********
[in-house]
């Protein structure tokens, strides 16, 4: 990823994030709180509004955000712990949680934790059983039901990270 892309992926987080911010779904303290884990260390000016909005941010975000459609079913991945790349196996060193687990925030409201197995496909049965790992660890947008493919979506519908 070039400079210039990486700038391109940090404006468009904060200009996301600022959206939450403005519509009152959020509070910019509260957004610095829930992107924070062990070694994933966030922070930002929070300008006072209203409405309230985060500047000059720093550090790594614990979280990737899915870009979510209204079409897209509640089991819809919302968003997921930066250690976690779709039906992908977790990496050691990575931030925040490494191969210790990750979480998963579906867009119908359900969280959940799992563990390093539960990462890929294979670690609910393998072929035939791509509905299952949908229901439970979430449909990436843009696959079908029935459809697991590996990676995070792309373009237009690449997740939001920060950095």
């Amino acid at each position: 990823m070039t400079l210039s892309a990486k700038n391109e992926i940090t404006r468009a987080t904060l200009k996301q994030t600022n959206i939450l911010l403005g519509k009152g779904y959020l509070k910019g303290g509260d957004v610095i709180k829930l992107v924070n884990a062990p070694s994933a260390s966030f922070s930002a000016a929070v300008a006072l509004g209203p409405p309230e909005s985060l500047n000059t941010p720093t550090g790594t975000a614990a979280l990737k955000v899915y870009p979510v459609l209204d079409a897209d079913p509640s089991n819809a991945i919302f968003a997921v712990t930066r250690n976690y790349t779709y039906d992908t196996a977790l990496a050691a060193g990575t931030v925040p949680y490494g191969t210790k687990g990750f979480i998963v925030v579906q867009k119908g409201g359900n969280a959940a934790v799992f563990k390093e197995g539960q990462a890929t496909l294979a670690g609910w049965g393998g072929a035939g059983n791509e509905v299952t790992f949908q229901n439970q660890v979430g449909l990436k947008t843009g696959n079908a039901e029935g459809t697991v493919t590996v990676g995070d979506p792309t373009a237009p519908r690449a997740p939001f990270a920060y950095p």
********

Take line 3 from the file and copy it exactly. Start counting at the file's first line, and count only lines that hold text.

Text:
């Amino acid at each position: 990823m070039t400079l210039s892309a990486k700038n391109e992926i940090t404006r468009a987080t904060l200009k996301q994030t600022n959206i939450l911010l403005g519509k009152g779904y959020l509070k910019g303290g509260d957004v610095i709180k829930l992107v924070n884990a062990p070694s994933a260390s966030f922070s930002a000016a929070v300008a006072l509004g209203p409405p309230e909005s985060l500047n000059t941010p720093t550090g790594t975000a614990a979280l990737k955000v899915y870009p979510v459609l209204d079409a897209d079913p509640s089991n819809a991945i919302f968003a997921v712990t930066r250690n976690y790349t779709y039906d992908t196996a977790l990496a050691a060193g990575t931030v925040p949680y490494g191969t210790k687990g990750f979480i998963v925030v579906q867009k119908g409201g359900n969280a959940a934790v799992f563990k390093e197995g539960q990462a890929t496909l294979a670690g609910w049965g393998g072929a035939g059983n791509e509905v299952t790992f949908q229901n439970q660890v979430g449909l990436k947008t843009g696959n079908a039901e029935g459809t697991v493919t590996v990676g995070d979506p792309t373009a237009p519908r690449a997740p939001f990270a920060y950095p």